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Mold and Your Health

Can mold on foods or containers harm you? What’s the best way to remove mold?

By
Monica Reinagel, MS, LD/N, CNS,
December 4, 2012
Episode #215

Mold and Your Health

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Today’s show was inspired by an email from Niki, who wrote:

“No matter how hard I try, I can’t stop a thin film of black mold from growing inside my sports water bottle. I take it apart and let it dry after every use and scrub it about once a month yet the mold always shows up in the hard to reach places. Is this type of mold bad for me and how much of it is safe to ingest?”

The quick answer to Niki’s question is: “Eewww!” But here’s a more complete answer on mold and your health.

What is Mold?

Mold is a kind of fungus, a special class of microscopic living organisms that are neither plant nor animal, nor even bacteria. Other types of fungi include mushrooms, yeast, and truffles—many of which are not only edible but delicious.

See also: Are Mushrooms Good For You?

There are lots of different kinds of mold—up to 100,000 unique types. The vast majority are harmless. Some molds, such as the types used to grow penicillin or to make certain gourmet cheeses, are beneficial. But there are a few kinds of mold—fewer than a hundred—which are toxic. The problem with the mold on your water bottle is that we don’t really know what type it is.

Mold tends to grow in dark, damp environments. Even though they are microscopic, if you get enough mold spores in one place, they become visible to the human eye. Which means that by the time you see a thin black film on your mouthpiece, there are a lot of spores present. Chances are good that the molds growing on your sport bottle are some of the harmless ones—but why take a chance?

It’s not that hard to keep mold from sprouting on your sport bottles, although you will need to start cleaning them more than once a month. I’d recommend cleaning your reusable water bottles after every couple of uses—because mold isn’t the only concern. You’re also introducing bacteria to the mouthpiece every time you use it. You can also transfer viruses to your water bottle. All of these little critters love wet environments, which means that they will all be there waiting for you next time you take a drink. Why would you want to let that party go on for a month before you shut it down?

How to Clean Reusable Water Bottles

MoldFortunately, the most effective way to sanitize your reusable sport bottles is also the easiest. First, give your bottle a quick scrub, using a bottle brush, mild dish soap and lukewarm water. After rinsing off the soap, fill the bottle with cool water and add a few drops of bleach. Note: It does not take much. A half teaspoon of bleach in a liter of water is enough to kill germs. Also, make sure the water is cool: bleach doesn’t sanitize as effectively at higher temperatures.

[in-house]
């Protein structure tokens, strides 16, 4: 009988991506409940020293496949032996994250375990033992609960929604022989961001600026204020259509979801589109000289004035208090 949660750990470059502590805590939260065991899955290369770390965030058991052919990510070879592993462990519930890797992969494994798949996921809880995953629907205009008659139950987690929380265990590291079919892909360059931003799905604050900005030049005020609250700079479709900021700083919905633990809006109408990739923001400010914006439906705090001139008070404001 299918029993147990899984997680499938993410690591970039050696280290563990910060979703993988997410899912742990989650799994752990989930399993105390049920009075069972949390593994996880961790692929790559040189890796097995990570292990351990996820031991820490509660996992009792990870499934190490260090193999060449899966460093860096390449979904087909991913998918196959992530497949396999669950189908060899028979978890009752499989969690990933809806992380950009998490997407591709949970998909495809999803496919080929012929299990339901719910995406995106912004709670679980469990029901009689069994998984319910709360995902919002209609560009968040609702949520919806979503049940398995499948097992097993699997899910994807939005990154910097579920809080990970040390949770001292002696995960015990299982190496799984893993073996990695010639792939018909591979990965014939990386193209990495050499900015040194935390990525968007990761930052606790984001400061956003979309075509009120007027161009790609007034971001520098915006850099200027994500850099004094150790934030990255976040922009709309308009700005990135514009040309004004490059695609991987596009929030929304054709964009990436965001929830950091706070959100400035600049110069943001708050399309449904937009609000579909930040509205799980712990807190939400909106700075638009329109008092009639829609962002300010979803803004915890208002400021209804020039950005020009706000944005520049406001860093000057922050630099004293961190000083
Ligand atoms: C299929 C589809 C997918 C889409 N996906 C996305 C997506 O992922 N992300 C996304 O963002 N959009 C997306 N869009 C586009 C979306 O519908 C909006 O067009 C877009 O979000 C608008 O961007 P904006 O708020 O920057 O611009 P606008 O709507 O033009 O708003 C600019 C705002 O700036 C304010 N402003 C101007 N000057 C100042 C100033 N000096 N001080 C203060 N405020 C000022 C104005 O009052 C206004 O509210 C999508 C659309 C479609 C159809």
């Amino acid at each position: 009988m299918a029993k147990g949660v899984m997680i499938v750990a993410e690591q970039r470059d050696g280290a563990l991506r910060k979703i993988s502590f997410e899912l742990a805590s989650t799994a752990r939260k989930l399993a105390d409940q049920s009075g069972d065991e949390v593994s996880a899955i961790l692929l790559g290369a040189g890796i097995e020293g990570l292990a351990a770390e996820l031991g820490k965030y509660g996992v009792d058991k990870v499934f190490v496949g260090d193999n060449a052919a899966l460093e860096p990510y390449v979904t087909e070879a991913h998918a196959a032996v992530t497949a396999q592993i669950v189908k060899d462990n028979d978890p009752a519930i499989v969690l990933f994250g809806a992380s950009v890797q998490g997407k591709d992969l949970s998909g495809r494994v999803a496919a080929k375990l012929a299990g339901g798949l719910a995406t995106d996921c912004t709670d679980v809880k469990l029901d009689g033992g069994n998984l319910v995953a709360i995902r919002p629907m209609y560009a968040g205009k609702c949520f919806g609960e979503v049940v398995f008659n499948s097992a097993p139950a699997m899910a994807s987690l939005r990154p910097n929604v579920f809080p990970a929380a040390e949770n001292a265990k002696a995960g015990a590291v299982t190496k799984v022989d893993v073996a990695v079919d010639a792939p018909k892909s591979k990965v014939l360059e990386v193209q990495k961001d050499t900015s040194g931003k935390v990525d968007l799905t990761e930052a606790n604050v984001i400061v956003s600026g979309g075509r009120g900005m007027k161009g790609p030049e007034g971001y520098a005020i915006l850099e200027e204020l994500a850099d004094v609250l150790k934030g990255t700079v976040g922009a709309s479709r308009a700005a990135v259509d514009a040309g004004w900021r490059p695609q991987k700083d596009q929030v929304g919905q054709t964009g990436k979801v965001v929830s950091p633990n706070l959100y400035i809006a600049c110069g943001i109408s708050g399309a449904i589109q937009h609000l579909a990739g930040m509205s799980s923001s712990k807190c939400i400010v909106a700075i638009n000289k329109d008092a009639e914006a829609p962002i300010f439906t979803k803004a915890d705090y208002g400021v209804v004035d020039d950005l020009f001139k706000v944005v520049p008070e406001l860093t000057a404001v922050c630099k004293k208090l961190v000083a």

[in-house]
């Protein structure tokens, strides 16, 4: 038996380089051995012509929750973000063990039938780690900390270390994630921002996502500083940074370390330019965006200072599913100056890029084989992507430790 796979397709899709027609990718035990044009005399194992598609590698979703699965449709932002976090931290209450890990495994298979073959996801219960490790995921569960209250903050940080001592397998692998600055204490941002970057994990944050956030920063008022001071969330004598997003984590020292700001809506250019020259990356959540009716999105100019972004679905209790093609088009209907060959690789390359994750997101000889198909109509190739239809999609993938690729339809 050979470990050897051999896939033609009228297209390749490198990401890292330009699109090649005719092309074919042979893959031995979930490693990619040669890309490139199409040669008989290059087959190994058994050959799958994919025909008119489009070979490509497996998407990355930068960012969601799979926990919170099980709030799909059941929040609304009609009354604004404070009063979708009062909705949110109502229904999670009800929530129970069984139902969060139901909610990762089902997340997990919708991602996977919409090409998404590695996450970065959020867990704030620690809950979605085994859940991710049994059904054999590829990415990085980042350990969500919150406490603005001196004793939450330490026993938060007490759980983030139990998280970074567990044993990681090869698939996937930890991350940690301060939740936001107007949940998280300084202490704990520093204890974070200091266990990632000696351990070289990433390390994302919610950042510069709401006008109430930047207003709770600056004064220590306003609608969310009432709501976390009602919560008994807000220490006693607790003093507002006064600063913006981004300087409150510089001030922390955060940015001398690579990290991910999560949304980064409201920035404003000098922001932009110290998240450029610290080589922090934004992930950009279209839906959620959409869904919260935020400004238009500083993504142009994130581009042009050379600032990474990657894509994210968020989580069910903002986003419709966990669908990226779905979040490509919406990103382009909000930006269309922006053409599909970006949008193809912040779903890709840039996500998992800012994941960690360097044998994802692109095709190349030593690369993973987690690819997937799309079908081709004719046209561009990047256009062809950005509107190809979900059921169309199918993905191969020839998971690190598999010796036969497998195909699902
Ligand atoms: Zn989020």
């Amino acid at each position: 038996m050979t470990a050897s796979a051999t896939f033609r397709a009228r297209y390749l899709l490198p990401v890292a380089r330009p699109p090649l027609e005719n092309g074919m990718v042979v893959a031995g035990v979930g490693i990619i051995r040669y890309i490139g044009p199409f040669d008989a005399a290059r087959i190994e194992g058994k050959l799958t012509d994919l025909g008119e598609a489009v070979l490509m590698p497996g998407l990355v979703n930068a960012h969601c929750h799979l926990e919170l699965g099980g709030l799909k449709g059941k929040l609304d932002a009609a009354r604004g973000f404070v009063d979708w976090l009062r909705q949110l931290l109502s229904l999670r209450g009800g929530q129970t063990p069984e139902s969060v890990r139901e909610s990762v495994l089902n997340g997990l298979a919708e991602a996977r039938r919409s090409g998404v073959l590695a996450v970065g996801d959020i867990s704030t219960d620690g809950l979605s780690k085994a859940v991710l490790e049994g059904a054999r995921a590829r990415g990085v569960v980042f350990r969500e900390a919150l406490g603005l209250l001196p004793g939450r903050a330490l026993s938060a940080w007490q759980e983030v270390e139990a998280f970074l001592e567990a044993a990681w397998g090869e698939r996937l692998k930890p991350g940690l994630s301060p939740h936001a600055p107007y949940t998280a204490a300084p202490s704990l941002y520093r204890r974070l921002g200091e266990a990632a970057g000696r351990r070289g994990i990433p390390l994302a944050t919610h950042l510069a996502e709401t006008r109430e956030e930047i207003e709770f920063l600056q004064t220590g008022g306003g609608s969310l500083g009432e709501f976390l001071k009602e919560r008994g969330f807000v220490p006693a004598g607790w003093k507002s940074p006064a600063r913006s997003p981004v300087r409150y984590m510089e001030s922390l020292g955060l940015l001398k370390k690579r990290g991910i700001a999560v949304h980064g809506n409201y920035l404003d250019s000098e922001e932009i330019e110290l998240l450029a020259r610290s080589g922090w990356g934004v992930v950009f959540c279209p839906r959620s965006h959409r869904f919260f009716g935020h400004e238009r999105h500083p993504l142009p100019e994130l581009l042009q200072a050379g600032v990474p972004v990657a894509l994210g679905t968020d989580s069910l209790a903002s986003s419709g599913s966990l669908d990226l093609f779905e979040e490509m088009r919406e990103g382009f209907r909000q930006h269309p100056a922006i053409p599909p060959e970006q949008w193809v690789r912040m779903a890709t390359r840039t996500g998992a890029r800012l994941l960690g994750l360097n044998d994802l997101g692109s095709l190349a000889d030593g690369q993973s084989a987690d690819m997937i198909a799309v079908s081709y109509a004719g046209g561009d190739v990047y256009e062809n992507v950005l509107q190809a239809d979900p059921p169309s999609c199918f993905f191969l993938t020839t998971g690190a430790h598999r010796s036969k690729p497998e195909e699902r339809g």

Swirl it around and let the water sit in the bottle while you do something else for a minute or two. Then squeeze some of the solution through the mouthpiece. Finally, pour off any remaining water and let your bottle air dry, propping the bottle up so it drains. Don’t rinse the diluted bleach solution off. Any remaining chlorine (and bleach smell) should dissipate with exposure to the air. If you want, you can give the bottle a quick rinse before refilling.

See also: Does Bottled Water Expire?

Is it Safe to Eat Mold on Food?

As I pointed out, there are many kinds of edible molds, including the ones responsible for some of the world’s most delicious cheeses. But these are very specific strains of mold. If you find “freelance” mold growing on food, it’s best to discard it. In particular, discard bread, soft cheese (such as cottage or ricotta), dairy products, or leftovers with any indications of mold. Even if it’s only a spot or two on the surface, it has probably contaminated the entire container.

If you find some small spots of mold on a large block of hard cheese, such as gouda, cheddar, or parmesan, it’s OK to cut off the mold and save the rest. Just be sure to cut a 1-inch margin around any visible mold and wash the knife thoroughly before reusing it.

See also: Cheese and Diet Tips

Keep in Touch

Thanks, Niki, for your question. If you have a suggestion for a future show topic or would like to find out about having me speak at your conference or event, send an email to nutrition@quickanddirtytips.com.  You can also post comments and questions on my Nutrition Diva Facebook Page. I answer a lot of listener questions in my free weekly newsletter, so if you’ve sent a question my way, be sure you’re signed up to receive that.

Mold in a Petri Dish and Water Bottle images from Shutterstock

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